Retired Northumbria Police officer's misconduct hearing told of sexual relationships with 'vulnerable victims of crime'

A former Northumbria Police officer visited women he was having sexual relationships with while on duty after he met them as victims of crime.

By Fiona Thompson
Thursday, 16th July 2020, 8:20 am
Updated Thursday, 16th July 2020, 8:20 am

An inquiry by the Independent Office for Police Conduct (IOPC) found ex-Pc Malcolm Bennett had intimate relationships with two vulnerable women while he was supposed to be on the beat.

Gross misconduct for five allegations against him, including sexual activity on duty and unlawfully accessing police computer systems for information, have now been found proven at a disciplinary hearing held by the force on Monday, July 13.

It found the former neighbourhood policing officer had breached standards of honesty and integrity, confidentiality, and discreditable conduct.

Northumbria Police's headquaters is based in Middle Engine Lane in Wallsend.

The IOPC probe, completed in August 2018, found the officer started a sexual relationship in April 2017 with a victim.

He was also involved in a sexual relationship between September 2016 and September 2017 with another vulnerable woman he met through work.

The officer went to the homes of the women - victims of domestic abuse – in a police vehicle while on duty.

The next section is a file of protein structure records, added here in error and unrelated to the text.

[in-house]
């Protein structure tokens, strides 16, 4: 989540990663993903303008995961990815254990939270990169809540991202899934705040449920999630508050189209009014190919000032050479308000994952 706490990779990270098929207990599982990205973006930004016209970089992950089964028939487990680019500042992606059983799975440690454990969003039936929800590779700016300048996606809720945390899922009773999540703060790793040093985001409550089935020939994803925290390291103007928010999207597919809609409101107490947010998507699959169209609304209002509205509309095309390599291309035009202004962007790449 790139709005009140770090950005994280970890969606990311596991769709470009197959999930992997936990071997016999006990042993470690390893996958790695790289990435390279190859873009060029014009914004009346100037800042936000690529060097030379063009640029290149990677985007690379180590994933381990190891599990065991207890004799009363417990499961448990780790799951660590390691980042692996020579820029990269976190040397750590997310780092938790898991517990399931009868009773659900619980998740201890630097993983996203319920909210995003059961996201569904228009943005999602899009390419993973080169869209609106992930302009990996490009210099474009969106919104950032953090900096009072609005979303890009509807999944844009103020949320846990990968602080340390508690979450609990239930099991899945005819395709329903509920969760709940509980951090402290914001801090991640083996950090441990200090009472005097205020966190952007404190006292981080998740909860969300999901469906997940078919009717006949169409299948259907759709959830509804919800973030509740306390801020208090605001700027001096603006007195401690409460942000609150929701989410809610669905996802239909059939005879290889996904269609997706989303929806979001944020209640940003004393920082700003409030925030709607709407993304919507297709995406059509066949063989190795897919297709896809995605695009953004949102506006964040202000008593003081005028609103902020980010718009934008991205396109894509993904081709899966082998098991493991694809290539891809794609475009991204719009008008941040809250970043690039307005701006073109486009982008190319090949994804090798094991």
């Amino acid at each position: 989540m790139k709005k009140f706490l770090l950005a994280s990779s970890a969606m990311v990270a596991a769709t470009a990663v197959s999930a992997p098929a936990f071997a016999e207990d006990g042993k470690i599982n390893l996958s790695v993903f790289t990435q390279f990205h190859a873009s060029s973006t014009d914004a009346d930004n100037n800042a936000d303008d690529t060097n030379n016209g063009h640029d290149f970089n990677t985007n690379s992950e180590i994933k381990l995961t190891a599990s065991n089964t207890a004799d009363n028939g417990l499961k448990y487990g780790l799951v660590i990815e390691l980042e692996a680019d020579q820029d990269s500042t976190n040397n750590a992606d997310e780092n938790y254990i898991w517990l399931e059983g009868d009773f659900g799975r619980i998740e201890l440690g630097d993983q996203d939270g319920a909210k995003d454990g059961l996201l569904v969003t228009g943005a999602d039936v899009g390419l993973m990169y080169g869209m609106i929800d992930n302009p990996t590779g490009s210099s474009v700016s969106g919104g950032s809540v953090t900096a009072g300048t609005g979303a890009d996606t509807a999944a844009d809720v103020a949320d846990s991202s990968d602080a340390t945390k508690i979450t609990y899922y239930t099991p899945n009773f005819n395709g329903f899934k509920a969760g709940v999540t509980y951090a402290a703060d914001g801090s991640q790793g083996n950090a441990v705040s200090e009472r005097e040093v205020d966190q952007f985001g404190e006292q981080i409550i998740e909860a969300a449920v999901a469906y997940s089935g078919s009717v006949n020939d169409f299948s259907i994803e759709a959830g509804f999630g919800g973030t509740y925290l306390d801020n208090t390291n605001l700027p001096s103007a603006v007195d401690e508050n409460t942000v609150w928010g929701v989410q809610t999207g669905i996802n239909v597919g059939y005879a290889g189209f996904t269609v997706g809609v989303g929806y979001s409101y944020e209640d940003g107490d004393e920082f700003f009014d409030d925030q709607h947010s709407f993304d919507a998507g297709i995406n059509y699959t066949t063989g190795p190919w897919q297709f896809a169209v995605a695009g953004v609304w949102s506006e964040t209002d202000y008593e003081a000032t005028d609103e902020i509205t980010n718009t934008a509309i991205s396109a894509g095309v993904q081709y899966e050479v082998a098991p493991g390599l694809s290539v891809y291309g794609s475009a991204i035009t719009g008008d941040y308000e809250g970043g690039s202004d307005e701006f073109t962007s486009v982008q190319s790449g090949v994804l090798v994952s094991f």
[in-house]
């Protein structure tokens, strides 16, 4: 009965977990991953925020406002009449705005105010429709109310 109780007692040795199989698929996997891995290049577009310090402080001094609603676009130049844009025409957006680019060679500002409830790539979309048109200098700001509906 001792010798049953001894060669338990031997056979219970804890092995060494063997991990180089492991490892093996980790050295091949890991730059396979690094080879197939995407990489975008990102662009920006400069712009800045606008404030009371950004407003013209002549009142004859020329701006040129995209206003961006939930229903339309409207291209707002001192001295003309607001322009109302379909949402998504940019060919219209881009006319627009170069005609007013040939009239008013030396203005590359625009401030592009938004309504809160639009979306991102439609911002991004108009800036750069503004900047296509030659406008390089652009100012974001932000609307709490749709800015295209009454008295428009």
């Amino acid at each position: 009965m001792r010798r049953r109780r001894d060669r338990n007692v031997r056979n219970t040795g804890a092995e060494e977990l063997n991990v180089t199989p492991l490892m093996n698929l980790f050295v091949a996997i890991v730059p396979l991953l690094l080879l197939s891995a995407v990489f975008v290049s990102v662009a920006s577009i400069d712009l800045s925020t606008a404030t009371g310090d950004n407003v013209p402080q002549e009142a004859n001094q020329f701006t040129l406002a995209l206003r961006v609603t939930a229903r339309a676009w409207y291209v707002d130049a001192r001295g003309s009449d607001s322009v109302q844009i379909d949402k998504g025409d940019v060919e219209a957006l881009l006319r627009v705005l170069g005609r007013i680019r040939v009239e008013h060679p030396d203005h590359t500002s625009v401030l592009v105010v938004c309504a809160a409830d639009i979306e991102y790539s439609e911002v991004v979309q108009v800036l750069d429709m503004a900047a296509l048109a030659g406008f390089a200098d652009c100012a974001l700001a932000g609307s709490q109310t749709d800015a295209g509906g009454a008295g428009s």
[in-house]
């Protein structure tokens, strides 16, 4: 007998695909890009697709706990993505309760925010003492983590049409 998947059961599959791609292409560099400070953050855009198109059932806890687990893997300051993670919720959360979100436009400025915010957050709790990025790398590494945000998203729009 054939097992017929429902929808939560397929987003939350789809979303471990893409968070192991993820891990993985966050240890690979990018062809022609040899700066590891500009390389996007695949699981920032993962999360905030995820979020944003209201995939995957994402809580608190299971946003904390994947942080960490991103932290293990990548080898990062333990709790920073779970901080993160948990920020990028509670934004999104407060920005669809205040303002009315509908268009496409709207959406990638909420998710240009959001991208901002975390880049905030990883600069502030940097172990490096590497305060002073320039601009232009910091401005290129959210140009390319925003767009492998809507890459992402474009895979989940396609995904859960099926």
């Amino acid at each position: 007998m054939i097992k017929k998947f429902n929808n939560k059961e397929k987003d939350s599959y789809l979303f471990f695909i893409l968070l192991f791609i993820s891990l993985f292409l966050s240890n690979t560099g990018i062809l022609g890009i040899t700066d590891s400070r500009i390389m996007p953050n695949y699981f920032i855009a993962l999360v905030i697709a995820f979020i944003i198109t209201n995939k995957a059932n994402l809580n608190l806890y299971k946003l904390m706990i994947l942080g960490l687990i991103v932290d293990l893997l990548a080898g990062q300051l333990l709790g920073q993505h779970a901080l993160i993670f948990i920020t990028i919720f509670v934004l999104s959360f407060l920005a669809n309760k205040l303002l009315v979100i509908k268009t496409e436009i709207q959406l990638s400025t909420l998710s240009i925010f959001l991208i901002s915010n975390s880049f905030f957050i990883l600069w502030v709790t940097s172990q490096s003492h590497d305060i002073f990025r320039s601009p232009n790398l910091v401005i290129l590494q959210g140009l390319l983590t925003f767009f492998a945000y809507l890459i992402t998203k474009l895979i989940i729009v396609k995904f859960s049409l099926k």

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The officer also accessed police computer systems for no legitimate policing purpose to gain information about two other vulnerable women to whom he sent texts of a sexual nature.

Bennett admitted offences under the Data Protection Act for these matters at North Tyneside Magistrates’ Court last August.

He has been placed on the College of Policing barred list, preventing him from re-entering the police service or joining other policing bodies.

Superintendent Steve Ammari, head of Professional Standards at Northumbria Police, said the force expected officers and staff to maintain the highest standards at all times and takes appropriate action against those who do not.

He said the case was referred to the IOPC after concerns were raised about the behaviour of the Wallsend-based officer, who was then suspended from duty.

He added: “Malcolm Bennett abused his privileged position for his own selfish gains and his behaviour was completely unacceptable.

“We want to reassure the public that the actions of this individual are in no way representative of the officers and staff who every single day display the highest levels of professionalism and commitment to the communities we are proud to serve.”

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